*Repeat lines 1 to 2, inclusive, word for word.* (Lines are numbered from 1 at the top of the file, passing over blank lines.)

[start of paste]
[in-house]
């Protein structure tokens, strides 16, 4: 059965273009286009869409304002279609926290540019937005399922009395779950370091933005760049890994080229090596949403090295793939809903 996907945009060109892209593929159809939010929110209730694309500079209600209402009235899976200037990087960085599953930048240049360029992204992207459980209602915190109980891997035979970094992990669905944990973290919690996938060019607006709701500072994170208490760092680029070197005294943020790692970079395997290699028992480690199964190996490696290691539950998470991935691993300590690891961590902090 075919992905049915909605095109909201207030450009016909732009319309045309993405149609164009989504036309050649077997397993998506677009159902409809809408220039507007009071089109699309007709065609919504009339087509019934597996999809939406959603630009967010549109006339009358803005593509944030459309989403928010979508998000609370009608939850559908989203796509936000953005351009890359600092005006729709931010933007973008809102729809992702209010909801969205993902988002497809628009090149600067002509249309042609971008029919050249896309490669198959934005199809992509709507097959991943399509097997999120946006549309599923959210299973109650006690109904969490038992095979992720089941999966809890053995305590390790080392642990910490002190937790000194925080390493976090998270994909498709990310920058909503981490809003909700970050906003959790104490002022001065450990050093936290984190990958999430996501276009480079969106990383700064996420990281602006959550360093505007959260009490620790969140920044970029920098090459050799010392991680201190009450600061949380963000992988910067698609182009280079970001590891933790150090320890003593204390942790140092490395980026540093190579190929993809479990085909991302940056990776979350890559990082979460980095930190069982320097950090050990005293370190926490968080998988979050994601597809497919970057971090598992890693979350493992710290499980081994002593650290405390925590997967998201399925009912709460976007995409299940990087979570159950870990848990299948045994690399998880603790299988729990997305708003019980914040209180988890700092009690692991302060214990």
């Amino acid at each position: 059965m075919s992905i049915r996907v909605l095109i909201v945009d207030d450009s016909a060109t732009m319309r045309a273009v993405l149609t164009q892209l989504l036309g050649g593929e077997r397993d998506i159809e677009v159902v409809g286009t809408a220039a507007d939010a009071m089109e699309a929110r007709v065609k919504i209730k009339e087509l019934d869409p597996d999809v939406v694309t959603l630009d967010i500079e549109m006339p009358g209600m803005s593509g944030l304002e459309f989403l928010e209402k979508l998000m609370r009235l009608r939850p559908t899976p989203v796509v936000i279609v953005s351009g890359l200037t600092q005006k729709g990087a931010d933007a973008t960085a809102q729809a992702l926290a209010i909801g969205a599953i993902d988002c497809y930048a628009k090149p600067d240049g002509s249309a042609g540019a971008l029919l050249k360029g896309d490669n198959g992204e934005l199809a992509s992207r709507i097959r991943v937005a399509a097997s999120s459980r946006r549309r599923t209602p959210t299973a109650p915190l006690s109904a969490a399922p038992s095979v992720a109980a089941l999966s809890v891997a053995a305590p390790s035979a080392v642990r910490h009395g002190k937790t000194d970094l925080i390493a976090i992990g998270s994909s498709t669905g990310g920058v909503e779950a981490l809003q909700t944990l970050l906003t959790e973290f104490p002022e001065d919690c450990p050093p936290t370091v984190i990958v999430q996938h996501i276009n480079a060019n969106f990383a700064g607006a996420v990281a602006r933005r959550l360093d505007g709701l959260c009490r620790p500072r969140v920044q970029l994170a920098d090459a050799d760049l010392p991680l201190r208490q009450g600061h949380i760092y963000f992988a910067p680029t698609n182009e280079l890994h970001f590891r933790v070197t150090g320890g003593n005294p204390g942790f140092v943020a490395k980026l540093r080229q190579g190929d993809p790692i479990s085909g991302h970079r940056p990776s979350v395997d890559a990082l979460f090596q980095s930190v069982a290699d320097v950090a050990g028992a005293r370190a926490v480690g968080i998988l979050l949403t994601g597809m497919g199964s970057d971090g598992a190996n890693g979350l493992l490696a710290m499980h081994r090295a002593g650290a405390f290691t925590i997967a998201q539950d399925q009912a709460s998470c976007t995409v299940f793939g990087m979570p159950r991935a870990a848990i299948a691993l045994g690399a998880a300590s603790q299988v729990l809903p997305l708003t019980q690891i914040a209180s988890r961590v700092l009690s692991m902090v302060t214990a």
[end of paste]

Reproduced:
[in-house]
């Protein structure tokens, strides 16, 4: 059965273009286009869409304002279609926290540019937005399922009395779950370091933005760049890994080229090596949403090295793939809903 996907945009060109892209593929159809939010929110209730694309500079209600209402009235899976200037990087960085599953930048240049360029992204992207459980209602915190109980891997035979970094992990669905944990973290919690996938060019607006709701500072994170208490760092680029070197005294943020790692970079395997290699028992480690199964190996490696290691539950998470991935691993300590690891961590902090 075919992905049915909605095109909201207030450009016909732009319309045309993405149609164009989504036309050649077997397993998506677009159902409809809408220039507007009071089109699309007709065609919504009339087509019934597996999809939406959603630009967010549109006339009358803005593509944030459309989403928010979508998000609370009608939850559908989203796509936000953005351009890359600092005006729709931010933007973008809102729809992702209010909801969205993902988002497809628009090149600067002509249309042609971008029919050249896309490669198959934005199809992509709507097959991943399509097997999120946006549309599923959210299973109650006690109904969490038992095979992720089941999966809890053995305590390790080392642990910490002190937790000194925080390493976090998270994909498709990310920058909503981490809003909700970050906003959790104490002022001065450990050093936290984190990958999430996501276009480079969106990383700064996420990281602006959550360093505007959260009490620790969140920044970029920098090459050799010392991680201190009450600061949380963000992988910067698609182009280079970001590891933790150090320890003593204390942790140092490395980026540093190579190929993809479990085909991302940056990776979350890559990082979460980095930190069982320097950090050990005293370190926490968080998988979050994601597809497919970057971090598992890693979350493992710290499980081994002593650290405390925590997967998201399925009912709460976007995409299940990087979570159950870990848990299948045994690399998880603790299988729990997305708003019980914040209180988890700092009690692991302060214990």